Andrew

    Your yield figures are…! Hmmm…

    The feedstock with ultimately the most potential is algae because it has significant potential for a high yield per hectare of land. Algae can yield 100,000 litres of oil per hectare whereas the next best crop is palm oil at around 5,000 litres per hectare.

    Source.

    The actual figure from the scientific report is: Microalgae 136,900 litres/hectare at 70% oil (by wt) in biomass. Source. Yusuf Chisti Institute of Technology and Engineering, Massey University, 2007.

    http://www.massey.ac.nz/~ychisti/%7Eyc.html

    #519154
    BullseyeBullseye
    Member

    There’s a technology that I wont identify nor who they are. This biotech process can produce different forms of transport fuel, at the rate of well over 220,000 litres per hectare per year. Price, well under a dollar per litre. They’re well funded, have solid partnerships with big industrials. Currently not a public company. A tip, research without prejudice and watch for a public offering… πŸ™‚

    #519155
    SnagsSnags
    Member

    I wouldn’t get too excited about one line of hope in the report that was referring to just replacing 5% of supply with algae.

    Overlooking the 95% short fall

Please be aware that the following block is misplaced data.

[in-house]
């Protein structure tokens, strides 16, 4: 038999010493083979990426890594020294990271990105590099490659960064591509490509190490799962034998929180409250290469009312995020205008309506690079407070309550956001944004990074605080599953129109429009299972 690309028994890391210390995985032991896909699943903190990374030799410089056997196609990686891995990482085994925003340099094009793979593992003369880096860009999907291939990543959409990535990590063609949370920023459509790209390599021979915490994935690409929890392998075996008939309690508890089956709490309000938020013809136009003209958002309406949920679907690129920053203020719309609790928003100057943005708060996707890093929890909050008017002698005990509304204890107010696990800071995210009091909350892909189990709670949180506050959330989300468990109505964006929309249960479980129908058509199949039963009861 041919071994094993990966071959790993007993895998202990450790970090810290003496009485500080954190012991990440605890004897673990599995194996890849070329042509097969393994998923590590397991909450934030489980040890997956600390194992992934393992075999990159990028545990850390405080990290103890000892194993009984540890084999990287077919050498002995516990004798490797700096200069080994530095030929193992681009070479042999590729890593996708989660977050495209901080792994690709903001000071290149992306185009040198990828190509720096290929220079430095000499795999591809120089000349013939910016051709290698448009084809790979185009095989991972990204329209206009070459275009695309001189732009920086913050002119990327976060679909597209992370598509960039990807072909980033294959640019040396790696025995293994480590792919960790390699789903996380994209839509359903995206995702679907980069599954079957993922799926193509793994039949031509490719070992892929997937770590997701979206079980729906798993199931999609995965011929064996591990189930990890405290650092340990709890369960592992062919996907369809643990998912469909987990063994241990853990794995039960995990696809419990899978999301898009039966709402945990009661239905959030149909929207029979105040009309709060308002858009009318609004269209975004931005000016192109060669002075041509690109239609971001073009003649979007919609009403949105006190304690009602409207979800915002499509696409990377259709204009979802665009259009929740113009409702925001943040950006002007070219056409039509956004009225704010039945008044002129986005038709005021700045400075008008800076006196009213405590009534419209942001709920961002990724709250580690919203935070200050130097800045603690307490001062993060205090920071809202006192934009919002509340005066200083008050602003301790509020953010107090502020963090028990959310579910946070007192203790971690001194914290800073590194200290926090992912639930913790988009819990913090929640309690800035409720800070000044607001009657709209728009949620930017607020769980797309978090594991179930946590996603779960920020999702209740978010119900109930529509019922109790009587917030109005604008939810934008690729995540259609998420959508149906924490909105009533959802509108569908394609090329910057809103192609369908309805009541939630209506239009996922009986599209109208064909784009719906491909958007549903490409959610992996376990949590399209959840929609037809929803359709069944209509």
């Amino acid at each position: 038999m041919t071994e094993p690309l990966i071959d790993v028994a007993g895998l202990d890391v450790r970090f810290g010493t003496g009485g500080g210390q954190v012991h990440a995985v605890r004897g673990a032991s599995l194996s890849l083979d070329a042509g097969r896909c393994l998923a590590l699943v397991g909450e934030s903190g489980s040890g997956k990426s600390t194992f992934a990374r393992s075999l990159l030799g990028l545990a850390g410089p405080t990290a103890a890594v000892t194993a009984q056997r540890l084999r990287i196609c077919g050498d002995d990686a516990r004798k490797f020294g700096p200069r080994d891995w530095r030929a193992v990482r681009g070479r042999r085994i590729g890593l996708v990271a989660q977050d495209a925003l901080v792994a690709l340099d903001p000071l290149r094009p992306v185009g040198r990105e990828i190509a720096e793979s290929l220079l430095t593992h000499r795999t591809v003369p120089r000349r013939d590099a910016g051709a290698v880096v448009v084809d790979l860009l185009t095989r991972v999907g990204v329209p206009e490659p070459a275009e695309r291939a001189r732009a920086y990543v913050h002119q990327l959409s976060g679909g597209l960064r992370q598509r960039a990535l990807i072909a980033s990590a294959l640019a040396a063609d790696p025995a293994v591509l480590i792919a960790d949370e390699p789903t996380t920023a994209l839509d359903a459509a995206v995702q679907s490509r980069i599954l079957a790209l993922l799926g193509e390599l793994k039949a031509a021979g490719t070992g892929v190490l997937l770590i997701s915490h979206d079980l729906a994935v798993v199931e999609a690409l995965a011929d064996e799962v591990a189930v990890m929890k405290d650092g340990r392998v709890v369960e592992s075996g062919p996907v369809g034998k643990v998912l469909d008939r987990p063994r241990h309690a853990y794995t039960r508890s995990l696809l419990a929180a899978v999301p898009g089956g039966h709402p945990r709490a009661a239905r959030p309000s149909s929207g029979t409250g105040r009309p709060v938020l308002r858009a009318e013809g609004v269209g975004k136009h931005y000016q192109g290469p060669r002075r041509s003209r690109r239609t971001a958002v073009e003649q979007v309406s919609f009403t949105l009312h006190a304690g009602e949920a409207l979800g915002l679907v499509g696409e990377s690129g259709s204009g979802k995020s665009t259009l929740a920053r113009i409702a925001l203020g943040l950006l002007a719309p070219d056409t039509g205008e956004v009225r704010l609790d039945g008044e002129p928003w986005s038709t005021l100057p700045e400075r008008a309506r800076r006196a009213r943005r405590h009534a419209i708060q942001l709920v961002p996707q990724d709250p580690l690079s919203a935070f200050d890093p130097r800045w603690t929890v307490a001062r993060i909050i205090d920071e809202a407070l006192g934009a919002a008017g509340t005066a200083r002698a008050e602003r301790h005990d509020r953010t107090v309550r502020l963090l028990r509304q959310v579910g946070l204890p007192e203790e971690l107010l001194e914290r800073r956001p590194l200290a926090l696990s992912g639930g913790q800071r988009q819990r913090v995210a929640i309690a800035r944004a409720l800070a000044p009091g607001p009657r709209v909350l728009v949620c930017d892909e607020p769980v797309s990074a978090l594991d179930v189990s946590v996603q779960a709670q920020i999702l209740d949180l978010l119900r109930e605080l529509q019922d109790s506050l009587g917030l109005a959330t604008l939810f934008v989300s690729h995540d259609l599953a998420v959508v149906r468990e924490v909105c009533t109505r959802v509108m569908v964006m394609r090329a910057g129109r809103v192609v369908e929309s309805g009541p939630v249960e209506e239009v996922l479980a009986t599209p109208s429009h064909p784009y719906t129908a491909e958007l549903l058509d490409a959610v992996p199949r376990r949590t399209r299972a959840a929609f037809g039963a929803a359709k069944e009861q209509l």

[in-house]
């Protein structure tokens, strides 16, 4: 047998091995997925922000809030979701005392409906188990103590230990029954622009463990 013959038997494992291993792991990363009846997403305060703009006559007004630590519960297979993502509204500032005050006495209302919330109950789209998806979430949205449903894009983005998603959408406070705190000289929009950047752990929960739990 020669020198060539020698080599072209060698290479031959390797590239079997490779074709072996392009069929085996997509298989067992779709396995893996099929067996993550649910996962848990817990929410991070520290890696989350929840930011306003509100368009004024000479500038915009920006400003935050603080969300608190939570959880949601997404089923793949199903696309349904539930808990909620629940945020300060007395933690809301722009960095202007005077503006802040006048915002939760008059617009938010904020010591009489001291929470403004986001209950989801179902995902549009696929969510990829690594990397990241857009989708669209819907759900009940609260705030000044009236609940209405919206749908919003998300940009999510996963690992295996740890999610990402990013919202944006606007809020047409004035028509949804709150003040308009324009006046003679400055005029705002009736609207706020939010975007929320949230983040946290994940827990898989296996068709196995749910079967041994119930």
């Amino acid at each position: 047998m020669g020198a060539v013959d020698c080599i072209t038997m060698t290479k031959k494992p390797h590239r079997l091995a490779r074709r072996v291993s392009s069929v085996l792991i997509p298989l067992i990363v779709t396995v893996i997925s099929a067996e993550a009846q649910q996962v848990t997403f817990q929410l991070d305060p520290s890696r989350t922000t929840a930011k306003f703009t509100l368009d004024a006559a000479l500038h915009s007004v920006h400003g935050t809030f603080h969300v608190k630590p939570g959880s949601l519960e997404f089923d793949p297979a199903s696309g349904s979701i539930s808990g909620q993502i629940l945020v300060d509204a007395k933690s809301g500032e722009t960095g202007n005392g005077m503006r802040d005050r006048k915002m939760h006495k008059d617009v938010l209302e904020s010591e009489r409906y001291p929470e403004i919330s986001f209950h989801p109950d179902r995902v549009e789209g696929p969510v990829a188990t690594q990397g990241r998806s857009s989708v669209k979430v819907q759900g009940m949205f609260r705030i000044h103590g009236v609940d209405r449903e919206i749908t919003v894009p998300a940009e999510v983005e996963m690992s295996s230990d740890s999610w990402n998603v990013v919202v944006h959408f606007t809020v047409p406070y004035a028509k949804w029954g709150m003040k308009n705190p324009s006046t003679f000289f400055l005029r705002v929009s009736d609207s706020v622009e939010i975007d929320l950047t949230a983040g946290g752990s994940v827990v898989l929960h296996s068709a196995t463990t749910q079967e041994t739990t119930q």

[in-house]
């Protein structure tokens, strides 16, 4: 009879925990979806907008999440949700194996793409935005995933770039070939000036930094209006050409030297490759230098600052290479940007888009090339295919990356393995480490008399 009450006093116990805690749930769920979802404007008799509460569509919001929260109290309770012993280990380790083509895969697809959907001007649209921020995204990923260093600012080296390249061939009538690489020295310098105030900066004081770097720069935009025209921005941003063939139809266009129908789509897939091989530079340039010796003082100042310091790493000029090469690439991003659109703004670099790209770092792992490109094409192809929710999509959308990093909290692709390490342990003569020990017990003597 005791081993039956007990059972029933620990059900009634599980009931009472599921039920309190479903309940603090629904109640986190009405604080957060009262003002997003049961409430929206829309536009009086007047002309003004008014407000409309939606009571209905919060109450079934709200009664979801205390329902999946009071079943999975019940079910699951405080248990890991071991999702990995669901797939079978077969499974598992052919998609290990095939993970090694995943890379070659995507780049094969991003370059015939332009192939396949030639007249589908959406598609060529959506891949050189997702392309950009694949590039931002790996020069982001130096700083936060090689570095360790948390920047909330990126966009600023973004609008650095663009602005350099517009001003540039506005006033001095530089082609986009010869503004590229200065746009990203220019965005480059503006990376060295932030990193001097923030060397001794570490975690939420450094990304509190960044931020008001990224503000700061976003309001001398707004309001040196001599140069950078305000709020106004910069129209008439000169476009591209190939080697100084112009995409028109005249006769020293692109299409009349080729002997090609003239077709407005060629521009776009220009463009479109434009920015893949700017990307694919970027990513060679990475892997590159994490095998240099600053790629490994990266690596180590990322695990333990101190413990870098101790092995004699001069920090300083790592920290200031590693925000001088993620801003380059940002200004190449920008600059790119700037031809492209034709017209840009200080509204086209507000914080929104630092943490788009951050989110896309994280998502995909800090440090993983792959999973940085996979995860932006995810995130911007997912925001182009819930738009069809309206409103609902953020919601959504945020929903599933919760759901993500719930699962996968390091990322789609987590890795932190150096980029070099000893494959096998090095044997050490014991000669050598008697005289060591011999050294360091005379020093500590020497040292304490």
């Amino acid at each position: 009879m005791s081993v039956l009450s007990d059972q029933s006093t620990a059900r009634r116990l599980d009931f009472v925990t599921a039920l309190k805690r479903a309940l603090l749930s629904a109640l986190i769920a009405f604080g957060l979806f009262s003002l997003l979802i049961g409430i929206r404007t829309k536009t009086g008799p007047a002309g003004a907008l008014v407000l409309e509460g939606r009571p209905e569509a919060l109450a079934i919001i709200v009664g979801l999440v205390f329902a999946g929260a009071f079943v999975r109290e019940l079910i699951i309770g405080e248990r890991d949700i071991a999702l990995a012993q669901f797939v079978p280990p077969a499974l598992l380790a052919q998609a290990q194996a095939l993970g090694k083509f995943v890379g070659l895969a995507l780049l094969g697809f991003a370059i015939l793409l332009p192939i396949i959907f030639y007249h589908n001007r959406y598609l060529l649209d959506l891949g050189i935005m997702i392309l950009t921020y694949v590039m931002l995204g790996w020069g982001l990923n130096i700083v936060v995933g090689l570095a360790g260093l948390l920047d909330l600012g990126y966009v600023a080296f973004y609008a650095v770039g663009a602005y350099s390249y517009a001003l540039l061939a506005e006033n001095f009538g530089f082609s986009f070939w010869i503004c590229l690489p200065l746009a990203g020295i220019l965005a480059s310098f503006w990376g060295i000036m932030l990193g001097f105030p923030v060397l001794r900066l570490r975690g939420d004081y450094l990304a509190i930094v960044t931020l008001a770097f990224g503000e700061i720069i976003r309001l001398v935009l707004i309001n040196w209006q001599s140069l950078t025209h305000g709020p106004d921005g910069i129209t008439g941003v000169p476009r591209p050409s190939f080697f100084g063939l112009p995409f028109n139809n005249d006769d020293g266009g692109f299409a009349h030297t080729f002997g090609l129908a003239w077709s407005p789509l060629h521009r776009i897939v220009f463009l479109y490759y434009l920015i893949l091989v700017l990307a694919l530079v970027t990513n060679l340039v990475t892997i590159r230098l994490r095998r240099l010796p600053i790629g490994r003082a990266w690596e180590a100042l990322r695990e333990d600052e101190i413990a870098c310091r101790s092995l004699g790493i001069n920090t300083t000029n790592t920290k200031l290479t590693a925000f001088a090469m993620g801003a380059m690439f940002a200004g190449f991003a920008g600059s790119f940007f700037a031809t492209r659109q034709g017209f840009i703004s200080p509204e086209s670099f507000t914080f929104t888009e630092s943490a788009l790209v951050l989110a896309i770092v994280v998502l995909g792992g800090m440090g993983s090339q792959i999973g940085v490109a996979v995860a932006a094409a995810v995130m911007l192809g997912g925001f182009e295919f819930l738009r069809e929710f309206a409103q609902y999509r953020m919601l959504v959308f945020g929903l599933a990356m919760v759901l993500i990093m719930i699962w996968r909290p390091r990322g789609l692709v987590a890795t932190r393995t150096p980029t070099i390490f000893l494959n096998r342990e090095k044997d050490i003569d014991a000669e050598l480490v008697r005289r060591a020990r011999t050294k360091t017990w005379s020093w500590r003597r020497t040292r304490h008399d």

It still has to be cheap enough to maintain exponential economic growth.

    kind of an impossible long term dream if you really think about it.

    #519156
    BullseyeBullseye
    Member

    Snags you brought that report in as some kind of evidence as support for your ideas. I don’t hang on any line from it…

    The report you stated is…

    Based on a review of literature published until the authoring of this report

    The report is, well, dated…

    There’s no literature published on many of these technologies, biotech and industrial secrets. The only way any info is to be gained for an insight into the state of play is through patents.

    #519157
    BullseyeBullseye
    Member

    There’s a fella I know who acquires used cooking oil, last delivery he said was about 3000 litres. He uses it in his tractors and other diesel equipment. If he’s running his tractor when I visit him out in the paddock, the smell of the exhaust always makes me feel hungry – for fish and chips. πŸ˜›

    #519158
    DennisDennis
    Member

    Yes thats the way to go and I see quite a a number doing just that.

Viewing 15 posts - 16 through 30 (of 53 total)
  • You must be logged in to reply to this topic.